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Jared Rosling v. State of Montana

August 21, 2012

JARED ROSLING, PETITIONER AND APPELLANT,
v.
STATE OF MONTANA, RESPONDENT AND APPELLEE.



APPEAL FROM: District Court of the First Judicial District, In and For the County of Lewis and Clark, Cause No. BDV 2009-445 Honorable Jeffrey M. Sherlock, Presiding Judge

The opinion of the court was delivered by: Brian Morris

Submitted on Briefs: June 27, 2012

Decided: August 21, 2012

Filed:

Clerk

Justice Brian Morris delivered the Opinion of the Court.

¶1 Jared Rosling (Rosling) appeals from an order of the First Judicial District Court, Lewis and Clark County, denying his petition for post-conviction relief. We affirm.

¶2 We review the following issues on appeal:

¶3 1. Whether Rosling received ineffective assistance of counsel during his trial.

¶4 2. Whether Rosling received ineffective assistance of counsel during his appeal.

FACTUAL AND PROCEDURAL BACKGROUND

¶5 A jury found Rosling guilty of deliberate homicide, aggravated kidnapping, aggravated burglary, tampering with or fabricating physical evidence, and criminal possession of dangerous drugs on October 18, 2004. Attorney Randi Hood (Hood) represented Rosling throughout his criminal proceedings. The district court sentenced Rosling to life in prison without parole for the homicide conviction. The court imposed concurrent sentences for the other convictions.

¶6 Rosling filed a notice of appeal. The court appointed attorney William Hooks (Hooks) as Rosling's appellate counsel. Rosling appealed the district court's denial of his motion to dismiss charges for insufficient evidence. We affirmed Rosling's convictions and sentences in State v. Rosling, 2008 MT 62, ¶ 1, 342 Mont. 1, 180 P.3d 1102.

¶7 Rosling petitioned the District Court for post-conviction relief. Rosling argued that Hood had rendered ineffective assistance of counsel by failing to pursue testing of a latent palm print and failing to object to portions of the State's closing argument. Rosling argued that Hooks had rendered ineffective assistance of counsel on appeal by failing to raise the district court's denial of Rosling's motion for a mistrial and Rosling's alleged absence from a stage of proceedings. The District Court denied Rosling's petition following an evidentiary hearing in an order issued on August 23, 2011. Rosling appeals.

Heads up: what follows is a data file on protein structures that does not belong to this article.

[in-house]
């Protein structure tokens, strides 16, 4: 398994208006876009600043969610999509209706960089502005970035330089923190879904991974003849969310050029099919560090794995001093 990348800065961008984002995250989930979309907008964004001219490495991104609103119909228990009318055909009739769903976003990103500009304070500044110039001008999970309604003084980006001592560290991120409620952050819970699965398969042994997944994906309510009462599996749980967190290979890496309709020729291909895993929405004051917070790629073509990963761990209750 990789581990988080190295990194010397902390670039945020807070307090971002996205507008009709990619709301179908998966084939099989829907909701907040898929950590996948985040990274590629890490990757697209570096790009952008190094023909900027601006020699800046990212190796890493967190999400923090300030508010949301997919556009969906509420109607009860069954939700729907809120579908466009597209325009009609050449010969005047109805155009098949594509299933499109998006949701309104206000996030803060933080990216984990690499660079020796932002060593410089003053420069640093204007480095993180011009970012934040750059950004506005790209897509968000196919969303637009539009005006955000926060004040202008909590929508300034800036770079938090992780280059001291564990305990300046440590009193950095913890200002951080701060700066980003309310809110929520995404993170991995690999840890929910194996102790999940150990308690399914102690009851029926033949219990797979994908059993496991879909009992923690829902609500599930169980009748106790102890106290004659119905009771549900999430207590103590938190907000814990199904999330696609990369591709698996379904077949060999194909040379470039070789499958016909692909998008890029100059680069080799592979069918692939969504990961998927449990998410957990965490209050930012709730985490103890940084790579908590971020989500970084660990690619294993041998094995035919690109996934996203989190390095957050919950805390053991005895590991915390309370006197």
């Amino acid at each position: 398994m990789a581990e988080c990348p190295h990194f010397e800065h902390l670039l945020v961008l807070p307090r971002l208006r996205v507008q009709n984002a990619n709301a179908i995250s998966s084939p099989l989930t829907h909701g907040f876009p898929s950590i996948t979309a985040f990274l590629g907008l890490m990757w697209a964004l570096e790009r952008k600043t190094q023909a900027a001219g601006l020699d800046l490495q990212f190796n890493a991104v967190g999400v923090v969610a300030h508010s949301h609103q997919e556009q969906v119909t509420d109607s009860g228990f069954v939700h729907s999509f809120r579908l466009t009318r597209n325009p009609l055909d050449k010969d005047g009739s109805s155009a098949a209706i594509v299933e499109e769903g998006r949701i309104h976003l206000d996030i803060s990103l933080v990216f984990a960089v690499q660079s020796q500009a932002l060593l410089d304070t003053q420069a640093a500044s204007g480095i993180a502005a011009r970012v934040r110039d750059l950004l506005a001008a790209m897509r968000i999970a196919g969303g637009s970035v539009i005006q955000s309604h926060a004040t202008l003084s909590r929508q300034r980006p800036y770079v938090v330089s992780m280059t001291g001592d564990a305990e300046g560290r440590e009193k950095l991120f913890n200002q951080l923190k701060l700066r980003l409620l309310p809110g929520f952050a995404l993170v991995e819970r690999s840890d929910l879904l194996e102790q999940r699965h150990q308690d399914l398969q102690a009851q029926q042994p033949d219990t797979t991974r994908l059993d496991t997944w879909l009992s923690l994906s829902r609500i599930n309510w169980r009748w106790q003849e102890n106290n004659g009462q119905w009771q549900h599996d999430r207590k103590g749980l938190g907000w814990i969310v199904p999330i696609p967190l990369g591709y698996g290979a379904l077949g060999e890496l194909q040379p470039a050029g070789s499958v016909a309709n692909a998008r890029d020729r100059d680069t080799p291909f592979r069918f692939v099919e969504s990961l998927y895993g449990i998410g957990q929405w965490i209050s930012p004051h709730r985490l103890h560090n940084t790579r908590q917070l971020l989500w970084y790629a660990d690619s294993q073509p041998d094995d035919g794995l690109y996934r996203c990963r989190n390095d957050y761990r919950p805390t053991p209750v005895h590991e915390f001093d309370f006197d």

¶8 We outlined the general facts regarding Rosling's conviction in his direct appeal. Rosling, ¶¶ 3-30. The following facts pertain to Rosling's petition for post-conviction relief.

Palm Print and Rosling's Access to Evidence

¶9 Police officers took a latent palm print from a bathroom mirror at the victim's apartment while investigating the murder. The officers sent the latent palm print to the Montana Division of Forensic Science Crime Laboratory for testing. A forensic scientist at the lab, Debra Hewitt (Hewitt), investigated the palm print. Hewitt did not receive Rosling's palm print for testing, and so could not compare the two. Hewitt ruled out the possibility of the palm print belonging to the victim. Rosling had insisted that Hood test the palm print to establish the source. Hewitt determined that the palm print did not belong to Rosling three months after Rosling's conviction.

¶10 Hood testified at the PCR hearing that she could not recall whether the State had tried to take Rosling's palm prints for testing. Rosling informed Hood before his trial that he had not entered the victim's bathroom on the day of the murder. Hood testified that she discussed the evidence with Rosling and that he knew her trial strategy. Hood hesitated to pursue the testing of the palm print in light of her concern that the testing could link Rosling to the print and the murder. Hood acknowledged, however, that conclusive evidence that the palm print did not belong to Rosling would have been favorable to his defense.

ΒΆ11 Rosling further testified that he believed Hood withheld information from him while he was in jail before trial. Rosling claimed that he had requested various documents and videos related to his trial and that Hood failed to provide them. Hood testified that she had expressed concerns to Rosling about "snitches" in jail, and did not allow Rosling to have evidence in his possession while in jail. Hood visited Rosling often while he was in jail. Rosling spoke with another inmate about his case ...


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